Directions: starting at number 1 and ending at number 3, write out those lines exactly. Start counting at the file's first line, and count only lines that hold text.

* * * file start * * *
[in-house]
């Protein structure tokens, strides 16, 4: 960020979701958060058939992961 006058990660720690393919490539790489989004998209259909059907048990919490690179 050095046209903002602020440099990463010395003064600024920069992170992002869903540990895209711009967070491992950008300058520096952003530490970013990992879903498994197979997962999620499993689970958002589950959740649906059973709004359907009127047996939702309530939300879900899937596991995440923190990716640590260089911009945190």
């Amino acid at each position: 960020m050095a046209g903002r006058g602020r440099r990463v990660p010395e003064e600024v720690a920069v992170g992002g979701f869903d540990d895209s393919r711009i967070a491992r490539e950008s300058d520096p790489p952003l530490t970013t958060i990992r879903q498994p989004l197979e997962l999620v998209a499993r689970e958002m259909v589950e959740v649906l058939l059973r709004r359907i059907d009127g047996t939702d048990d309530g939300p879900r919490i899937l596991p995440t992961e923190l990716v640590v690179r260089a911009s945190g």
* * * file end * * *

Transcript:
[in-house]
């Protein structure tokens, strides 16, 4: 960020979701958060058939992961 006058990660720690393919490539790489989004998209259909059907048990919490690179 050095046209903002602020440099990463010395003064600024920069992170992002869903540990895209711009967070491992950008300058520096952003530490970013990992879903498994197979997962999620499993689970958002589950959740649906059973709004359907009127047996939702309530939300879900899937596991995440923190990716640590260089911009945190």
């Amino acid at each position: 960020m050095a046209g903002r006058g602020r440099r990463v990660p010395e003064e600024v720690a920069v992170g992002g979701f869903d540990d895209s393919r711009i967070a491992r490539e950008s300058d520096p790489p952003l530490t970013t958060i990992r879903q498994p989004l197979e997962l999620v998209a499993r689970e958002m259909v589950e959740v649906l058939l059973r709004r359907i059907d009127g047996t939702d048990d309530g939300p879900r919490i899937l596991p995440t992961e923190l990716v640590v690179r260089a911009s945190g």